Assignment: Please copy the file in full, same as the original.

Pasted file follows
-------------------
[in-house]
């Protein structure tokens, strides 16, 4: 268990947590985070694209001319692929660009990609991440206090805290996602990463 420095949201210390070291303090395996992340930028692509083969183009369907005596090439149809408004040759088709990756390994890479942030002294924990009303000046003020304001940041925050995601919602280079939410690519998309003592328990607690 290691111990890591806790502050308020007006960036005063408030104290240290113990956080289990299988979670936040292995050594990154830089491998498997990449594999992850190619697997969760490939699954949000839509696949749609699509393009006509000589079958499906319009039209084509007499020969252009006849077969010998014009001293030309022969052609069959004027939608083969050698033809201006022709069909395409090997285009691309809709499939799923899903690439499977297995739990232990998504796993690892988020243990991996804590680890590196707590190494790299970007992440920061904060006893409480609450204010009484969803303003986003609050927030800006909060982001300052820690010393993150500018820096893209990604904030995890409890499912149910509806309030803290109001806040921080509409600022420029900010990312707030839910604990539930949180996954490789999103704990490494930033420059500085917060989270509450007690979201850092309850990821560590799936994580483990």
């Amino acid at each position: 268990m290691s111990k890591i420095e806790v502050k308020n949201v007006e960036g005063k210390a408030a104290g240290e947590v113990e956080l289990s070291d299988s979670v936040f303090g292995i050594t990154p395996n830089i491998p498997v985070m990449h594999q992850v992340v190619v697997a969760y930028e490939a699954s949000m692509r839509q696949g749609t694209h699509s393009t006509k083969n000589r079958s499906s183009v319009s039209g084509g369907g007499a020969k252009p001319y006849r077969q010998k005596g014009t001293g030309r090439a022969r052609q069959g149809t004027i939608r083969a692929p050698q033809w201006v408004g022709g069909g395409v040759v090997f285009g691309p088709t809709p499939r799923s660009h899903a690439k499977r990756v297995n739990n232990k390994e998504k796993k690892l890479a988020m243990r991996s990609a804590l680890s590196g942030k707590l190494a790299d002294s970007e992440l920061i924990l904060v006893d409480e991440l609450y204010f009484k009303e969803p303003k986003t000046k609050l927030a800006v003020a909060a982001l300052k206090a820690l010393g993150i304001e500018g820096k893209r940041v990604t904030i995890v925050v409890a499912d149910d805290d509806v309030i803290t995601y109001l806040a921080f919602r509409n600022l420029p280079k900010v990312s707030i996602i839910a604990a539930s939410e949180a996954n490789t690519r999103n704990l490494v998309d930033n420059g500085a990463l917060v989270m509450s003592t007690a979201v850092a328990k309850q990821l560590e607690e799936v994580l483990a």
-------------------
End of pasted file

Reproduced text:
[in-house]
């Protein structure tokens, strides 16, 4: 268990947590985070694209001319692929660009990609991440206090805290996602990463 420095949201210390070291303090395996992340930028692509083969183009369907005596090439149809408004040759088709990756390994890479942030002294924990009303000046003020304001940041925050995601919602280079939410690519998309003592328990607690 290691111990890591806790502050308020007006960036005063408030104290240290113990956080289990299988979670936040292995050594990154830089491998498997990449594999992850190619697997969760490939699954949000839509696949749609699509393009006509000589079958499906319009039209084509007499020969252009006849077969010998014009001293030309022969052609069959004027939608083969050698033809201006022709069909395409090997285009691309809709499939799923899903690439499977297995739990232990998504796993690892988020243990991996804590680890590196707590190494790299970007992440920061904060006893409480609450204010009484969803303003986003609050927030800006909060982001300052820690010393993150500018820096893209990604904030995890409890499912149910509806309030803290109001806040921080509409600022420029900010990312707030839910604990539930949180996954490789999103704990490494930033420059500085917060989270509450007690979201850092309850990821560590799936994580483990």
């Amino acid at each position: 268990m290691s111990k890591i420095e806790v502050k308020n949201v007006e960036g005063k210390a408030a104290g240290e947590v113990e956080l289990s070291d299988s979670v936040f303090g292995i050594t990154p395996n830089i491998p498997v985070m990449h594999q992850v992340v190619v697997a969760y930028e490939a699954s949000m692509r839509q696949g749609t694209h699509s393009t006509k083969n000589r079958s499906s183009v319009s039209g084509g369907g007499a020969k252009p001319y006849r077969q010998k005596g014009t001293g030309r090439a022969r052609q069959g149809t004027i939608r083969a692929p050698q033809w201006v408004g022709g069909g395409v040759v090997f285009g691309p088709t809709p499939r799923s660009h899903a690439k499977r990756v297995n739990n232990k390994e998504k796993k690892l890479a988020m243990r991996s990609a804590l680890s590196g942030k707590l190494a790299d002294s970007e992440l920061i924990l904060v006893d409480e991440l609450y204010f009484k009303e969803p303003k986003t000046k609050l927030a800006v003020a909060a982001l300052k206090a820690l010393g993150i304001e500018g820096k893209r940041v990604t904030i995890v925050v409890a499912d149910d805290d509806v309030i803290t995601y109001l806040a921080f919602r509409n600022l420029p280079k900010v990312s707030i996602i839910a604990a539930s939410e949180a996954n490789t690519r999103n704990l490494v998309d930033n420059g500085a990463l917060v989270m509450s003592t007690a979201v850092a328990k309850q990821l560590e607690e799936v994580l483990a």